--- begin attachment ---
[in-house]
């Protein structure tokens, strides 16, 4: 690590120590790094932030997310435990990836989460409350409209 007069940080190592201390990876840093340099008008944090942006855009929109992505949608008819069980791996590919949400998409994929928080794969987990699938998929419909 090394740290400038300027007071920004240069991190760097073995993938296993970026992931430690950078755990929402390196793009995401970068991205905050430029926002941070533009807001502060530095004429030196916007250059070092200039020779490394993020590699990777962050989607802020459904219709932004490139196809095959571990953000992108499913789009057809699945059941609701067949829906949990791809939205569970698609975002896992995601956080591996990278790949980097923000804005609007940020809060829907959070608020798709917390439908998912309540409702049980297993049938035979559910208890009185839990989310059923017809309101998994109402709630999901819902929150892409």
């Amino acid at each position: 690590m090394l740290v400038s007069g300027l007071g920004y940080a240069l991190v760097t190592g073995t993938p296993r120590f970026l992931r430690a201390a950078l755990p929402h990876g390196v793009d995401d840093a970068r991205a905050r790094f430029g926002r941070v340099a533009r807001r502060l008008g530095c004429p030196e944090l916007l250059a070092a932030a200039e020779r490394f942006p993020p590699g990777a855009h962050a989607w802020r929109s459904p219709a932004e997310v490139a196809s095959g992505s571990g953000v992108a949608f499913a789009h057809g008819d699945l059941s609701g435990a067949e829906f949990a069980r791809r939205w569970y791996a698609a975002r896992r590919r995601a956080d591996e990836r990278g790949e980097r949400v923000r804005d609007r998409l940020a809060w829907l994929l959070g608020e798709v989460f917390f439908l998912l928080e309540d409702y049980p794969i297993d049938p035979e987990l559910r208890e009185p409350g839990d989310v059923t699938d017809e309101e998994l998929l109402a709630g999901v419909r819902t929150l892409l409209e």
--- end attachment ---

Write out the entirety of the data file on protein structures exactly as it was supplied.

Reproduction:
[in-house]
């Protein structure tokens, strides 16, 4: 690590120590790094932030997310435990990836989460409350409209 007069940080190592201390990876840093340099008008944090942006855009929109992505949608008819069980791996590919949400998409994929928080794969987990699938998929419909 090394740290400038300027007071920004240069991190760097073995993938296993970026992931430690950078755990929402390196793009995401970068991205905050430029926002941070533009807001502060530095004429030196916007250059070092200039020779490394993020590699990777962050989607802020459904219709932004490139196809095959571990953000992108499913789009057809699945059941609701067949829906949990791809939205569970698609975002896992995601956080591996990278790949980097923000804005609007940020809060829907959070608020798709917390439908998912309540409702049980297993049938035979559910208890009185839990989310059923017809309101998994109402709630999901819902929150892409």
């Amino acid at each position: 690590m090394l740290v400038s007069g300027l007071g920004y940080a240069l991190v760097t190592g073995t993938p296993r120590f970026l992931r430690a201390a950078l755990p929402h990876g390196v793009d995401d840093a970068r991205a905050r790094f430029g926002r941070v340099a533009r807001r502060l008008g530095c004429p030196e944090l916007l250059a070092a932030a200039e020779r490394f942006p993020p590699g990777a855009h962050a989607w802020r929109s459904p219709a932004e997310v490139a196809s095959g992505s571990g953000v992108a949608f499913a789009h057809g008819d699945l059941s609701g435990a067949e829906f949990a069980r791809r939205w569970y791996a698609a975002r896992r590919r995601a956080d591996e990836r990278g790949e980097r949400v923000r804005d609007r998409l940020a809060w829907l994929l959070g608020e798709v989460f917390f439908l998912l928080e309540d409702y049980p794969i297993d049938p035979e987990l559910r208890e009185p409350g839990d989310v059923t699938d017809e309101e998994l998929l109402a709630g999901v419909r819902t929150l892409l409209e």